And we don’t mean “Little Orphan Annie” from children’s folklore. We are talking about billions of dollars big pharma earns by using a very liberal interpretation of very well intended 1980’s legislation named the Orphan Drug Act.
The pharmaceutical industry historically avoided spending large sums of money on research to produce drugs for diseases that affected a rather small number of American’s.
The Orphan Drug Act was signed into law by President Reagan in 1983 to address this tragic need. A company developing an orphan drug was given patent protection for a full seven years along with a guarantee no competing drug would be approved during that time. Since then, more than 200 companies have brought more than 450 drugs to market to treat or cure diseases. The FDA defines a rare disease as one that affects 200,000 or fewer patients. This is a very broad definition, which includes millions, but the legislation was aimed at far smaller groups. Typical of the original intention was drug development for diseases like Duchenne Muscular Dystrophy, Phophsplatsia an inherited bone disease for infants, and Idiopathic Pulmonary Fibrosis (IPF) a debilitating and ultimately fatal disease. These and other diseases affect so few, it was not profitable for drug research because the market for the drug was small. The legislation provided financial aid for this research and it has been phenomenally successful.
Kaiser Health News describes the process this way, “When a drug maker wins approval of a medicine for an orphan disease, the company gets seven years of exclusive rights to the marketplace, which means the FDA won’t approve another version to treat that rare disease for seven years, even if the brand name company’s patent has run out. The exclusivity is compensation for developing a drug designed for a small number of patients whose total sales weren’t expected to be that profitable.”
Often times, a drug was approved through the normal process without reference to the Orphan Drug Act. It was later found to be effective for a rare disease and was then repurposed, renamed and reclassified as an orphan drug. Example of this is the regularly approved drug Harvoni which was then repurposed four times to create the drugs Humira, Enbrel, Lantus and Remcade. Three of these are classified orphan drugs and advertised on TV. They have collectively produced $17.9 billion in revenue. In fact, seven of all top ten selling drugs today are orphan drugs.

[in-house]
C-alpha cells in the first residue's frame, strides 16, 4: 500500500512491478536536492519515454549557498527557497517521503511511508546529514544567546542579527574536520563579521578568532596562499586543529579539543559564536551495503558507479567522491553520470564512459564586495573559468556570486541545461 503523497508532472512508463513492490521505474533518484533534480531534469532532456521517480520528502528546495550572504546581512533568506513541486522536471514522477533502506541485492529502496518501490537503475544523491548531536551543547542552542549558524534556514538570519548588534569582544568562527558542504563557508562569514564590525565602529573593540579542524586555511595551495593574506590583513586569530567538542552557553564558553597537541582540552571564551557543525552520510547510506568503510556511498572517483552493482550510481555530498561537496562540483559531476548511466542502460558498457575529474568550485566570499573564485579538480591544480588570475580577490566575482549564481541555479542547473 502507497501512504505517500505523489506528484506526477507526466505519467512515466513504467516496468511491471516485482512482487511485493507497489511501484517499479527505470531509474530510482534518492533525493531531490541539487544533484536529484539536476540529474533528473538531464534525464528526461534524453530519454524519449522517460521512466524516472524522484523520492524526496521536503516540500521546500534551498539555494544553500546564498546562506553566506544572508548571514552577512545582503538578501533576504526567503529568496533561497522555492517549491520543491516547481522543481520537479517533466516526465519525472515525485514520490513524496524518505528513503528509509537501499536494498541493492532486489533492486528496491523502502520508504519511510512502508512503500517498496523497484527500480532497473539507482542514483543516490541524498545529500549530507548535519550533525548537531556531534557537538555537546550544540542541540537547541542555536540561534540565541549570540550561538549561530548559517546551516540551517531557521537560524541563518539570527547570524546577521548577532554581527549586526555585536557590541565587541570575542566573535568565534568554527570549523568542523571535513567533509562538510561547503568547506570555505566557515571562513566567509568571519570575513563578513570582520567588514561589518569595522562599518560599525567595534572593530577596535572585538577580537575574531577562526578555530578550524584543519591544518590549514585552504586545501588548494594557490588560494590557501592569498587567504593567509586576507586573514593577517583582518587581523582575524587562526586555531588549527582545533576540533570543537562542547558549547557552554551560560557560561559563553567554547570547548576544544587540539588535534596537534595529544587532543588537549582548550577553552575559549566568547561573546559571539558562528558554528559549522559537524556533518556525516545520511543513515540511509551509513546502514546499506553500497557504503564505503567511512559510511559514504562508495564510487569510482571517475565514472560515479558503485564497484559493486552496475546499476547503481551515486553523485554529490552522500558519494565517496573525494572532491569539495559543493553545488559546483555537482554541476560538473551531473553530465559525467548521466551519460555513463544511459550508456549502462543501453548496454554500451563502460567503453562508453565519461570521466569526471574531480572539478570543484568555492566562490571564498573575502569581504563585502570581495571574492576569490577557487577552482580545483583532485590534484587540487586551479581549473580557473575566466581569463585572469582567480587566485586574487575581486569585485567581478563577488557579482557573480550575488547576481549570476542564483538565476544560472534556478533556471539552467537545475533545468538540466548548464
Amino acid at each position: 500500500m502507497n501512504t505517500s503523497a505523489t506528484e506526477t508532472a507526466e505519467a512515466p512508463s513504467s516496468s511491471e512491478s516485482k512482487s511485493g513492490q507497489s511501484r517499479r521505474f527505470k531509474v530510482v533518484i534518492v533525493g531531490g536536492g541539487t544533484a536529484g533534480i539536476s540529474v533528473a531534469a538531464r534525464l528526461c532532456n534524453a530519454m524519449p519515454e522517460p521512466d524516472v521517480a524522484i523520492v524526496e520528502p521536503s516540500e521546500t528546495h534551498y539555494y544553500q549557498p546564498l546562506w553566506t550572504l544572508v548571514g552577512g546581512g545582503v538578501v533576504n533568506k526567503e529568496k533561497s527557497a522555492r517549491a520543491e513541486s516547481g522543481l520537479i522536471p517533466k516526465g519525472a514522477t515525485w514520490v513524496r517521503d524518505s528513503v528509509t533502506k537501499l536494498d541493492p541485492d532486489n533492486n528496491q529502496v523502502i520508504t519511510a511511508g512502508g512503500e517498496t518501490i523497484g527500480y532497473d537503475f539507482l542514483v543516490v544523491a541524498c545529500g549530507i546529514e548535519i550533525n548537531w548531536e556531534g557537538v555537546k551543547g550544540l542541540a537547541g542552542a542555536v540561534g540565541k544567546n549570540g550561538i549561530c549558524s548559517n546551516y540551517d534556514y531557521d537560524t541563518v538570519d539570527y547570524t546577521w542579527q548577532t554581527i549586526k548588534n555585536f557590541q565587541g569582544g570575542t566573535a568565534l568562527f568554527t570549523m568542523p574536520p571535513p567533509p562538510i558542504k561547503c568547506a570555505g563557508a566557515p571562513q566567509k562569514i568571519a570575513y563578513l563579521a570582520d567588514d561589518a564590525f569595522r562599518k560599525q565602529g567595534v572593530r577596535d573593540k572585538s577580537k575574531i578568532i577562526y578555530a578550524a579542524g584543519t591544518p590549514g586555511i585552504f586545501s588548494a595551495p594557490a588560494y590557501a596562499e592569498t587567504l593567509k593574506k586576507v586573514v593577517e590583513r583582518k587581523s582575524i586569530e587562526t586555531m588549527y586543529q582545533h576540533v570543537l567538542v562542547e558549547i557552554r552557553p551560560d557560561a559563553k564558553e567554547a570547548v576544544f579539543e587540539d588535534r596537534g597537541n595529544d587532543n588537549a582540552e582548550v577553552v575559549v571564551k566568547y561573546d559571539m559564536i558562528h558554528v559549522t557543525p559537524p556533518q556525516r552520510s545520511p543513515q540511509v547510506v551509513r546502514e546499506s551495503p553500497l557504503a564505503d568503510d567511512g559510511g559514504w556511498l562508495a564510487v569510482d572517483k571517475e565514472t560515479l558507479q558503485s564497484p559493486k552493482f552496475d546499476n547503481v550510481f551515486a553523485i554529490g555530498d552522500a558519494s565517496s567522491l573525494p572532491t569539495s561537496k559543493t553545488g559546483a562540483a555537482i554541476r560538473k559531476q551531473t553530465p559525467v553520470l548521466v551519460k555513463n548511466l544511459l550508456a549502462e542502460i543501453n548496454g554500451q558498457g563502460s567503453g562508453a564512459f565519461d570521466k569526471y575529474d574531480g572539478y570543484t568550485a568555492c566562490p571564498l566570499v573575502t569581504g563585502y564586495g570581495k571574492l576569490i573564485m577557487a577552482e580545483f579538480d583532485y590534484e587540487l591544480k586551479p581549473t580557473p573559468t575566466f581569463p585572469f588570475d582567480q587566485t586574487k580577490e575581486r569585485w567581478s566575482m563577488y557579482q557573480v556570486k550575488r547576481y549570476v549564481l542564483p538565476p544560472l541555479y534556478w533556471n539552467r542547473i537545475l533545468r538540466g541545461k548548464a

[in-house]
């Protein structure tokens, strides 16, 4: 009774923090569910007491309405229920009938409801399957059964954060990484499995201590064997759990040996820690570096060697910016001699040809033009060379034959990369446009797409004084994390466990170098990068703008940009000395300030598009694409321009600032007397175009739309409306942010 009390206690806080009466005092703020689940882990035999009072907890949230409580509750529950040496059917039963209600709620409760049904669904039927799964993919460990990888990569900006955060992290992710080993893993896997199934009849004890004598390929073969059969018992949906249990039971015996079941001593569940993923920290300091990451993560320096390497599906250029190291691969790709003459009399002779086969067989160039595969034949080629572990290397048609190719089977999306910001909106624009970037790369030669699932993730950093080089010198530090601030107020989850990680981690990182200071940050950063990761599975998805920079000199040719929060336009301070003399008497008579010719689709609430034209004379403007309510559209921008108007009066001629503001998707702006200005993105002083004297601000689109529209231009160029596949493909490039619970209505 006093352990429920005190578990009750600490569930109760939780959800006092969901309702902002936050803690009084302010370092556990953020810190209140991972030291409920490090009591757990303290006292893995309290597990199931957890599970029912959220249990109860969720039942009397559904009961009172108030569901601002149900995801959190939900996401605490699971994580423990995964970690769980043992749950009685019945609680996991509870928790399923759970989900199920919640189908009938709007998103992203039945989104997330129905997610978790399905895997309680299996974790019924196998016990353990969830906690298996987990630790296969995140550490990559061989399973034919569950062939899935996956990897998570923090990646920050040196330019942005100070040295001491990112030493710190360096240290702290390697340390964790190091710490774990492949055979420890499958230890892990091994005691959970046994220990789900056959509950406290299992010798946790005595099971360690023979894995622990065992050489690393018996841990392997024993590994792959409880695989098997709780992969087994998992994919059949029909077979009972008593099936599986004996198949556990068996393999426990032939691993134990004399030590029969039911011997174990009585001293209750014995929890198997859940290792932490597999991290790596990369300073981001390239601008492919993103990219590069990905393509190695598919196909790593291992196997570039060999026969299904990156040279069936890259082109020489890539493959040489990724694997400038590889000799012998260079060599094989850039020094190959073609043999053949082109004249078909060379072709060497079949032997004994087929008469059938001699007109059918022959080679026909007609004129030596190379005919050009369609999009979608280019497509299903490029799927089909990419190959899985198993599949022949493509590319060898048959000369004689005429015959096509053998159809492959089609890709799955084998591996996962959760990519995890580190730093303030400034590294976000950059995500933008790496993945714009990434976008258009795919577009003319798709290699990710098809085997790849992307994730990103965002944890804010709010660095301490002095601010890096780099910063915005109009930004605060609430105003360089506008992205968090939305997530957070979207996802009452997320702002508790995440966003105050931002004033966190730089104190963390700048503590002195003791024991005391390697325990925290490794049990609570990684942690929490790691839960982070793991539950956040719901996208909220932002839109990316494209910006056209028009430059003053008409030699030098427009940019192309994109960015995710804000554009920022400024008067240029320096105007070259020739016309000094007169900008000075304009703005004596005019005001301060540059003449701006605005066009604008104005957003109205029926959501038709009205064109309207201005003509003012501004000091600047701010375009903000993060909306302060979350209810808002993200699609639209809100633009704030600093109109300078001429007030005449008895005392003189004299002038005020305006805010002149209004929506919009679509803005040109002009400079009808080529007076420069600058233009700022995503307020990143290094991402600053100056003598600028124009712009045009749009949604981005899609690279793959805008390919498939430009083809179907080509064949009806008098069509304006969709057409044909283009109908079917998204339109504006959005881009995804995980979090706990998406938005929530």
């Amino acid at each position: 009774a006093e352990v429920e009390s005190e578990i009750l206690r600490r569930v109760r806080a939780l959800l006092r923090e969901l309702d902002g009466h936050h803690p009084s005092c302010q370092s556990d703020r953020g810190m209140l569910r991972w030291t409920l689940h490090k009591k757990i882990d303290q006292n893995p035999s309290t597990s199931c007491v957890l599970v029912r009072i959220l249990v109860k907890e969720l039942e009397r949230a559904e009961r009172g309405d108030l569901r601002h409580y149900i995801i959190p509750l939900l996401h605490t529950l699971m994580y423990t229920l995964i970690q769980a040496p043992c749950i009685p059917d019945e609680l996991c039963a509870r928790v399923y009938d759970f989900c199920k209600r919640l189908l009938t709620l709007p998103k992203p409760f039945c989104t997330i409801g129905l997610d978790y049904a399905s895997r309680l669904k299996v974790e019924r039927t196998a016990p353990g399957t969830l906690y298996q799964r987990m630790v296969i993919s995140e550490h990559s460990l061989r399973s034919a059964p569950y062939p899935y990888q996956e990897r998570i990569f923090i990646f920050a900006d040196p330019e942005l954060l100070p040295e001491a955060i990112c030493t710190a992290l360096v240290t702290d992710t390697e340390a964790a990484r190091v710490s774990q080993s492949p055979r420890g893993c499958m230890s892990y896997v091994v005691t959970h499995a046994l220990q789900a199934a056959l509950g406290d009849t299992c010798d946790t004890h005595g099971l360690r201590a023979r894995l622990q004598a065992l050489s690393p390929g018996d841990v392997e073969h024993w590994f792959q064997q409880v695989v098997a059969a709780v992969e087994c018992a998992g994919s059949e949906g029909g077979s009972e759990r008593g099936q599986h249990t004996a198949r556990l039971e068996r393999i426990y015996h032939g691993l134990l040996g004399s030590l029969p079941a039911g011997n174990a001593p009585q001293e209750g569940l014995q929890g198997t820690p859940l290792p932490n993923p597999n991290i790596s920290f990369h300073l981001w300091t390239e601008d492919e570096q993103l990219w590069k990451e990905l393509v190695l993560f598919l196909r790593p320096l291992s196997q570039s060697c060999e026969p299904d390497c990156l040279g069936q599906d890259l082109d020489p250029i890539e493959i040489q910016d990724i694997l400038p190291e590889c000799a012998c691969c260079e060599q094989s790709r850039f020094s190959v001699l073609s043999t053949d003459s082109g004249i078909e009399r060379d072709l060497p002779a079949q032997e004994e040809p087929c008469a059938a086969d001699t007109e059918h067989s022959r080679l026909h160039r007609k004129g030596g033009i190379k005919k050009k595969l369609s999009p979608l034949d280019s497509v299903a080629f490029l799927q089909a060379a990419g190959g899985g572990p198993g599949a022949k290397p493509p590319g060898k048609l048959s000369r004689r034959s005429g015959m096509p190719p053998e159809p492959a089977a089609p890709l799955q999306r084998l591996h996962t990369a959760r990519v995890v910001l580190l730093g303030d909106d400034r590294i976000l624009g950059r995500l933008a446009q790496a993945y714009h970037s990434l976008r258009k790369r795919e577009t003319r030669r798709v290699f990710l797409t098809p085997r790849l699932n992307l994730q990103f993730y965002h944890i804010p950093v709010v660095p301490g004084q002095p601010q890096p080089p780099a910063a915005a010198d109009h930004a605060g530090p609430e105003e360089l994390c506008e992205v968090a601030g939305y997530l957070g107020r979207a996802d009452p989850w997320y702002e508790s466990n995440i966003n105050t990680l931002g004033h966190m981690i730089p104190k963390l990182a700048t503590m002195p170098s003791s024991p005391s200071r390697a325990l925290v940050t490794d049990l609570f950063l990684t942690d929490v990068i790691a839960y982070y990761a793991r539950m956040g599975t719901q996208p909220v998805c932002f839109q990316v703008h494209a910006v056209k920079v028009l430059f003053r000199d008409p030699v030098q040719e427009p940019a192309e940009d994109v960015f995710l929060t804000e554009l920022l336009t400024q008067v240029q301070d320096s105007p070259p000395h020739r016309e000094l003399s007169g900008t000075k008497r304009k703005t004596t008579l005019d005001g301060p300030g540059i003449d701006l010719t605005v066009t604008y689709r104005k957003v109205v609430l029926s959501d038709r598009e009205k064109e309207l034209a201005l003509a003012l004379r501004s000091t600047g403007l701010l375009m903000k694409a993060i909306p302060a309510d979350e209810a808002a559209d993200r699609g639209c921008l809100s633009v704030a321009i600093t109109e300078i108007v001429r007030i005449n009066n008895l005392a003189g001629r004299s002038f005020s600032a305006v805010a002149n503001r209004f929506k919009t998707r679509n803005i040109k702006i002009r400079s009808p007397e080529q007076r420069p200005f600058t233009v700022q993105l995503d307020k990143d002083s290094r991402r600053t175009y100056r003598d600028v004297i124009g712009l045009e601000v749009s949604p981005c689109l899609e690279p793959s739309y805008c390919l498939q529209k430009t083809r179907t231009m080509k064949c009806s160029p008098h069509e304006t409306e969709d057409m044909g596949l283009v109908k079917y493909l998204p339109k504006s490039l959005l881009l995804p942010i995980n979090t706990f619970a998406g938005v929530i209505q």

The abuse can arise when the research firm sets the pricing for these orphan drugs. It is not uncommon to see pricing that is several thousand dollars per month for the very rare diseases, and there is no viable alternative. A second unseemly profit is earned by the research firm returning to the FDA seven years later with yet another use of the same drug, thus getting orphan status a second or third time for the same drug. Gleevec, an approved cancer orphan drug has been repurposed seven more times. Botox was originally approved for painful muscle spasms in the eye and now has three additional orphan drug approvals.
In 2003, Ten years after the legislation passed, there were ten orphan drugs approved, but that has now grown to almost 50 per year.
Big Parma is using this legislation to research and produce life savings drugs that probably would not have been available without the Orphan Drug Act. They deserve to be compensated and make a profit. However, they should not be abusing the legislation through the repurposing of the drugs. This is abuse through a loophole that is not within the spirit of the Orphan Drug Act.